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Bitcoin deposits for deals (Howto)

Bitcoin is a very convenient and reliable as a storage of money. But how can you carry out deals with it? Traditional methods introduce a trusted third party. Bitcoin turned out to be powerful enough to carry out deals safely without involment of third parties. Below is a detailed instruction of how to carry out a deal with anybody you do not trust without involment of third parties.


Let us review existing methods at first.

Using a transaction with traditional money

When using a transaction with traditional money, you rely on existing laws protecting both parties from each other. This requires the inclusion of a third party. Furthermore, there is no anonymity and exchange fees are added.

Carrying out transactions using an escrow account

An escrow is a third party trusted by both parties to the transaction. the buyer gives money to an escrow, and the seller gives the goods to the escrow. Then the escrow gives money to the seller and the goods to buyer. This method has a drawback. The escrow has to accumulate a good reputation. The better the reputation, the more deals are consequently mediated by the escrow. Escrow is a system with positive feedback, therefore the overall number of escrows decreases, which results in centralization. Centralization is not ideal, because it results in a monopoly and creates less competition.

Bitcoin deals without third parties

Third parties are not needed for a bitcoin deal. A buyer, a seller and the bitcoin itself are sufficient for a secure deal. Banks, money exchanges, lawyers, and escrows are parasitizing on deals. The protocol of bitcoin already has all that is needed to carry out a secure deal.

The algorithm is very simple: both parties deposit some money. If the deal succeeds, the money is returned, otherwise it is lost.

A multisig address is used. Debiting the multisig address needs several signatures. Popular multisig address types are 2/2 and 2/3. Debiting a 2/2 multisig address needs 2 signatures of 2. Debiting a 2/3 multisig address needs 2 signatures of 3.

The buyer and the seller create a multisig 2/2 address and move their money to it. None of them can get his money back without approval by the other party. After this the deal itself is carried out (let it be a purchase of goods or a provision of services for bitcoin). If the deal succeeds (the buyer gets the goods and the seller gets the money), the parties of the deal take the money back from the deposit. If a conflict occurs or one party just disappears, they both lose the money deposited.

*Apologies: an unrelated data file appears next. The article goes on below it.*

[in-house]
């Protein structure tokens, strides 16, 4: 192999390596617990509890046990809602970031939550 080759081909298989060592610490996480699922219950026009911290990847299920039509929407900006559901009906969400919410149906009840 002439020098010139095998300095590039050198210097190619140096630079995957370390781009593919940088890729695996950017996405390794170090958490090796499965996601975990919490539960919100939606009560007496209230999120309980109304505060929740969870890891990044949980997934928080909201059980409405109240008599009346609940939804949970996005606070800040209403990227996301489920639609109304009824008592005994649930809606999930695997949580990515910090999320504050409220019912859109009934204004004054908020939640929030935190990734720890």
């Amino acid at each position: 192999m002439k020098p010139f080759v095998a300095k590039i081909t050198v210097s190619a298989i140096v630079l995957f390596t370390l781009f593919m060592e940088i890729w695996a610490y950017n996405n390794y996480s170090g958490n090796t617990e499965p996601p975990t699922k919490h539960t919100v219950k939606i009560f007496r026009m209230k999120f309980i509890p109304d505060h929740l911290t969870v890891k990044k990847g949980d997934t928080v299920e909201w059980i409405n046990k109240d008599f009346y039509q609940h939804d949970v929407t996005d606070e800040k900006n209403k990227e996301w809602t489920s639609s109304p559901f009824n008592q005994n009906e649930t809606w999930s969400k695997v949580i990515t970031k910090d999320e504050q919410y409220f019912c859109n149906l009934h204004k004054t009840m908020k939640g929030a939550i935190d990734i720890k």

Each party depends on the other. The risk of losing money is a greater deterrent to dishonesty, than is general law. Some people accept penalities for violation of the law, but no one wants to lose money. The loss of money is the most powerful economic argument. It makes no sense to cheat if it obviously leads to losses.

In order for this method to work, the deposited money must exceed the price of the goods. Otherwise the party getting the goods or the money first, can pull the plug on the deposit and disappear. It is best if each party deposits double the price of the goods.

With bitcoin, money is deposited from both parties by one bitcoin transaction. This means that either both parties deposit the money or none of them deposits. This prevents dishonesty or trickery by one of the parties.

The final diagram:

Price of the goods is 1 BTC. Each party deposites 2 BTC.

  1. Alice and Bob create common multisig 2/2 address to be used as deposit storage.
  2. Alice and Bob sign the transaction, moving 2 BTC from Alice’s wallet to the multisig 2/2 address and 2 BTC from Bob’s wallet to the multisig 2/2 address.
  3. The deal itself:
    • Alice provides services to Bob.
    • Bob pays 1 BTC to Alice.
  4. Alice and Bob take the money back from the deposit.

This algorithm is a wrapper for any deal. The overhead is only fees of 2 bitcoin transactions (to and from deposit). If transactions refilling personal wallets are counted as well (see below “Preparation”), then the final fee is four transaction fees (0.0004 BTC).

If the deal includes a private meeting, then moving the money to and from a deposit can happen before and after the private meeting. Moreover, participants of a private meeting feel better if they are bound by the deposit instead of being just strangers. The method described works well for distant deals as well (e.g., a person from one country sells an intellectual product to a person from other country). Several consequent deals may happen “inside” one deposit.